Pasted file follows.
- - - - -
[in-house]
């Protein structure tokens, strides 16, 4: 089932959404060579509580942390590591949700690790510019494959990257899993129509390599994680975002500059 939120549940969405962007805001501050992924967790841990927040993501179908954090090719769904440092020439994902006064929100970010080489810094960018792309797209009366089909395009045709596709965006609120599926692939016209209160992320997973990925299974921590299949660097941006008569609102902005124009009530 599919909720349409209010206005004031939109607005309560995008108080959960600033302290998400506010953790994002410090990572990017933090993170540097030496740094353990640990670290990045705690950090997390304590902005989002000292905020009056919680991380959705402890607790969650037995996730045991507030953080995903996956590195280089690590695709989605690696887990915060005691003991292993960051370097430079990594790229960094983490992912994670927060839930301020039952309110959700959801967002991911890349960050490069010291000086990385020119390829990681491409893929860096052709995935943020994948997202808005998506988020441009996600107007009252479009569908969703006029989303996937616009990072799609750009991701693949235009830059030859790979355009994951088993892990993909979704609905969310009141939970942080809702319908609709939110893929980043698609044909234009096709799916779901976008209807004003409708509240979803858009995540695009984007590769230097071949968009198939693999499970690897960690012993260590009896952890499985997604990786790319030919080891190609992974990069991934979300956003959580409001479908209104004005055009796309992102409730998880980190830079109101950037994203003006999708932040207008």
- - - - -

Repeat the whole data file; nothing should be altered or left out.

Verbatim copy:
[in-house]
């Protein structure tokens, strides 16, 4: 089932959404060579509580942390590591949700690790510019494959990257899993129509390599994680975002500059 939120549940969405962007805001501050992924967790841990927040993501179908954090090719769904440092020439994902006064929100970010080489810094960018792309797209009366089909395009045709596709965006609120599926692939016209209160992320997973990925299974921590299949660097941006008569609102902005124009009530 599919909720349409209010206005004031939109607005309560995008108080959960600033302290998400506010953790994002410090990572990017933090993170540097030496740094353990640990670290990045705690950090997390304590902005989002000292905020009056919680991380959705402890607790969650037995996730045991507030953080995903996956590195280089690590695709989605690696887990915060005691003991292993960051370097430079990594790229960094983490992912994670927060839930301020039952309110959700959801967002991911890349960050490069010291000086990385020119390829990681491409893929860096052709995935943020994948997202808005998506988020441009996600107007009252479009569908969703006029989303996937616009990072799609750009991701693949235009830059030859790979355009994951088993892990993909979704609905969310009141939970942080809702319908609709939110893929980043698609044909234009096709799916779901976008209807004003409708509240979803858009995540695009984007590769230097071949968009198939693999499970690897960690012993260590009896952890499985997604990786790319030919080891190609992974990069991934979300956003959580409001479908209104004005055009796309992102409730998880980190830079109101950037994203003006999708932040207008």